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Rocket Writes a Story



Last updated Tuesday, September 9, 2014

Author: Tad Hills
Date of Publication: 2012
ISBN: 0375870865
Grade Level: 1st    (GLCs: Click here for grade level guidelines.)
Date(s) Used: Sep. 2014

Synopsis: Rocket loves books and he wants to make his own, but he can't think of a story. Encouraged by a little yellow bird to look closely at the world around him for inspiration, Rocket sets out on a journey. Along the way he discovers small details that he has never noticed before, including a timid baby owl who becomes his friend, as well as an idea for a story.

Discussion topics for before reading:
•  What kind of story do you think Rocket writes?
•  Have you every written a story? What was it about?

Vocabulary:
•  inspiring - to stimulate to greater or higher activity
•  announce - to make known publicly; to state something aloud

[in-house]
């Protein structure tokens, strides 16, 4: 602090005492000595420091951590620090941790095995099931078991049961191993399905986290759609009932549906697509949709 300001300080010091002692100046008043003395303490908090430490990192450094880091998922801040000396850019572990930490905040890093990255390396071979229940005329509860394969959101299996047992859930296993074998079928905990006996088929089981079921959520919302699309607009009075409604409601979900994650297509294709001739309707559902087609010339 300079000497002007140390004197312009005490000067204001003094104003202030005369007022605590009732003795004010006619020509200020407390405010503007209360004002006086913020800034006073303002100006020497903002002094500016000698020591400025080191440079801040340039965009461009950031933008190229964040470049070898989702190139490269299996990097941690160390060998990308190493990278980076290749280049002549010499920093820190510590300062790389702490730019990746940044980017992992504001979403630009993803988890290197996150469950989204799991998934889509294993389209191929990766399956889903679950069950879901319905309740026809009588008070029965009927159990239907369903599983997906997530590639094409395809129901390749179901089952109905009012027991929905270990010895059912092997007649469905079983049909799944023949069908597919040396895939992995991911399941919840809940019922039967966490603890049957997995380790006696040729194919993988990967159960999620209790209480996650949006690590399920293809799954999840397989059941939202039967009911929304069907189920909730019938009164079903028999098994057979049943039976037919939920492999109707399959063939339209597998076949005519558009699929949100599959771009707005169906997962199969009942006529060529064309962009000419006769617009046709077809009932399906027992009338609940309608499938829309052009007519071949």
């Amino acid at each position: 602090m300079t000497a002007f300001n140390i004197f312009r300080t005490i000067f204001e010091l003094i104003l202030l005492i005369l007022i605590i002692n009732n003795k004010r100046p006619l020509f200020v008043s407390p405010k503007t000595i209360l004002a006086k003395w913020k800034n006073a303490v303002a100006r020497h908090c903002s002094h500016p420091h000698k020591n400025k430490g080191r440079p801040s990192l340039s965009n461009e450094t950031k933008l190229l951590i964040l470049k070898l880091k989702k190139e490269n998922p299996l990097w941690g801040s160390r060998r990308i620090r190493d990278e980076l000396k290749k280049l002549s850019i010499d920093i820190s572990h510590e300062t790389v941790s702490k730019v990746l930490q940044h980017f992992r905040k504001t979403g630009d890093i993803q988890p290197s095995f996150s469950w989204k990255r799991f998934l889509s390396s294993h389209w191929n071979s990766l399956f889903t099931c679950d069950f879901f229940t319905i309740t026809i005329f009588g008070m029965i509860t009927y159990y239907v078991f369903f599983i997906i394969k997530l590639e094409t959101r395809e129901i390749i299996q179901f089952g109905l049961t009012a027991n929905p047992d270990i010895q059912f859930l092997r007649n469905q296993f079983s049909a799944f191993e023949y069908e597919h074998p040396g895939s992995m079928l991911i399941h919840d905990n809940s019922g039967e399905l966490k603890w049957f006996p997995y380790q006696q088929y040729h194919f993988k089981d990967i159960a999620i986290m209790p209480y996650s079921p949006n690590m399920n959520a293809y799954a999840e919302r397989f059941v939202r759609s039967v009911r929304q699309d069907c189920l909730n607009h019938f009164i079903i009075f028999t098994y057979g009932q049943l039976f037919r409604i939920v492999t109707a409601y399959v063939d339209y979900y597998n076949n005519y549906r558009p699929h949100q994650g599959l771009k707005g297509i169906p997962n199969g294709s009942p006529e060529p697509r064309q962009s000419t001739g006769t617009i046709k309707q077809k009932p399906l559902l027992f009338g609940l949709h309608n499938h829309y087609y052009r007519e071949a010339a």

•  magnificent - having impressive beauty
•  splendid - impressive in beauty, grandeur, or excellence
•  declared - to make known openly or officially
•  convenient - easy to get to or do
•  inspiration - the act or power of moving the mind or the emotions
•  trotted - to go along quickly
•  tufts - a small cluster of long flexible outgrowths (as of hairs, feathers, or blades of grass) that are attached or close together
•  captivated - to influence or fascinate by some special charm

Discussion topics for during/after reading:
•  Who is Rocket's teacher?
•  What does Rocket love to do?
•  Where does Rocket put the words he learns?
•  What does Rocket decide to write a story about?
•  Who does Rocket read his story to?
•  After Rocket reads his story to the owl, what happens?

Craft ideas:
•  Cut squares from plain paper or light colored construction paper for the kids ahead of time. Have the kids make their own collection of words & drawings of objects, such as things around the classroom or words they have recently learned in school.
•  Make your own "word tree". Draw a big tree on one sheet of construction paper, then paste your word cards onto it.
•  On the bottom of your drawing, write your own story (maybe just a sentence) with some of the words on your word tree.

*Note: These craft ideas are just suggestions. You can use them, but you don’t have to use them. You can expand upon them, or add your own twist. Remember, though, that the focus of your time should not be on the development and execution of a craft; the focus should be on the read-aloud and the enjoyment of the book!